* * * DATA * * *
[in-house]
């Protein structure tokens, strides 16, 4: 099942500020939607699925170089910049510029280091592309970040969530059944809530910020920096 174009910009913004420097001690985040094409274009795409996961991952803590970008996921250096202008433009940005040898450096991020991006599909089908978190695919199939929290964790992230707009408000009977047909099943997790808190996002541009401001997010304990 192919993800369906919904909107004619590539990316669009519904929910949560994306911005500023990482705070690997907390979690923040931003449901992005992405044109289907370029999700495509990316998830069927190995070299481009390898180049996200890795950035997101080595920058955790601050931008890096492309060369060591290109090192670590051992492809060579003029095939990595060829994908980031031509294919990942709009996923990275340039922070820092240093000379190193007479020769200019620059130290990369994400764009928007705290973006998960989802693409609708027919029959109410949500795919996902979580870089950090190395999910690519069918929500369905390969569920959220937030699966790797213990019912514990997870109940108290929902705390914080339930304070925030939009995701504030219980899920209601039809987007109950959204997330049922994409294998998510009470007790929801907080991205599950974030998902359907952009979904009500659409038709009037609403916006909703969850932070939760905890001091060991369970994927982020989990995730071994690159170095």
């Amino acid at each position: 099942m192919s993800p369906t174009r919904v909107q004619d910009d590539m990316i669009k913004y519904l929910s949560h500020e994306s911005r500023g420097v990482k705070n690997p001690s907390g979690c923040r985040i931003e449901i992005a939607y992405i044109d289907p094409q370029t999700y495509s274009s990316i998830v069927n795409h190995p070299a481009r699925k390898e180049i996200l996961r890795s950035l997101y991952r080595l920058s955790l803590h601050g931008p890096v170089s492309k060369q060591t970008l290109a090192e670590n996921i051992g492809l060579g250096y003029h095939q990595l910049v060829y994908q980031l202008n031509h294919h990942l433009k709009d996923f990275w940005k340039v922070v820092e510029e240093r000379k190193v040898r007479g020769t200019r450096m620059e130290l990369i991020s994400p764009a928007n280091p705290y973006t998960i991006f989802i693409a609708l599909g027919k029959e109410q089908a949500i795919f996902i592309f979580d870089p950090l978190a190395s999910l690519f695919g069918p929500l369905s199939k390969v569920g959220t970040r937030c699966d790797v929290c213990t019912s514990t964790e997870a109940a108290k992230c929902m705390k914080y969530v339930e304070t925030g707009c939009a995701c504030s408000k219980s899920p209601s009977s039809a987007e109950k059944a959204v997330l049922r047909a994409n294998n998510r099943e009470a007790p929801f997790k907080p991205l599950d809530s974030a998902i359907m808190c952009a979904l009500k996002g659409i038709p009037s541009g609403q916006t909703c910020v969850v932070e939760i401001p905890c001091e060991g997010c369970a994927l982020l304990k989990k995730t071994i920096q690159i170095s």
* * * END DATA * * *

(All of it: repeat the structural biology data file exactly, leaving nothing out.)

[in-house]
């Protein structure tokens, strides 16, 4: 099942500020939607699925170089910049510029280091592309970040969530059944809530910020920096 174009910009913004420097001690985040094409274009795409996961991952803590970008996921250096202008433009940005040898450096991020991006599909089908978190695919199939929290964790992230707009408000009977047909099943997790808190996002541009401001997010304990 192919993800369906919904909107004619590539990316669009519904929910949560994306911005500023990482705070690997907390979690923040931003449901992005992405044109289907370029999700495509990316998830069927190995070299481009390898180049996200890795950035997101080595920058955790601050931008890096492309060369060591290109090192670590051992492809060579003029095939990595060829994908980031031509294919990942709009996923990275340039922070820092240093000379190193007479020769200019620059130290990369994400764009928007705290973006998960989802693409609708027919029959109410949500795919996902979580870089950090190395999910690519069918929500369905390969569920959220937030699966790797213990019912514990997870109940108290929902705390914080339930304070925030939009995701504030219980899920209601039809987007109950959204997330049922994409294998998510009470007790929801907080991205599950974030998902359907952009979904009500659409038709009037609403916006909703969850932070939760905890001091060991369970994927982020989990995730071994690159170095």
């Amino acid at each position: 099942m192919s993800p369906t174009r919904v909107q004619d910009d590539m990316i669009k913004y519904l929910s949560h500020e994306s911005r500023g420097v990482k705070n690997p001690s907390g979690c923040r985040i931003e449901i992005a939607y992405i044109d289907p094409q370029t999700y495509s274009s990316i998830v069927n795409h190995p070299a481009r699925k390898e180049i996200l996961r890795s950035l997101y991952r080595l920058s955790l803590h601050g931008p890096v170089s492309k060369q060591t970008l290109a090192e670590n996921i051992g492809l060579g250096y003029h095939q990595l910049v060829y994908q980031l202008n031509h294919h990942l433009k709009d996923f990275w940005k340039v922070v820092e510029e240093r000379k190193v040898r007479g020769t200019r450096m620059e130290l990369i991020s994400p764009a928007n280091p705290y973006t998960i991006f989802i693409a609708l599909g027919k029959e109410q089908a949500i795919f996902i592309f979580d870089p950090l978190a190395s999910l690519f695919g069918p929500l369905s199939k390969v569920g959220t970040r937030c699966d790797v929290c213990t019912s514990t964790e997870a109940a108290k992230c929902m705390k914080y969530v339930e304070t925030g707009c939009a995701c504030s408000k219980s899920p209601s009977s039809a987007e109950k059944a959204v997330l049922r047909a994409n294998n998510r099943e009470a007790p929801f997790k907080p991205l599950d809530s974030a998902i359907m808190c952009a979904l009500k996002g659409i038709p009037s541009g609403q916006t909703c910020v969850v932070e939760i401001p905890c001091e060991g997010c369970a994927l982020l304990k989990k995730t071994i920096q690159i170095s």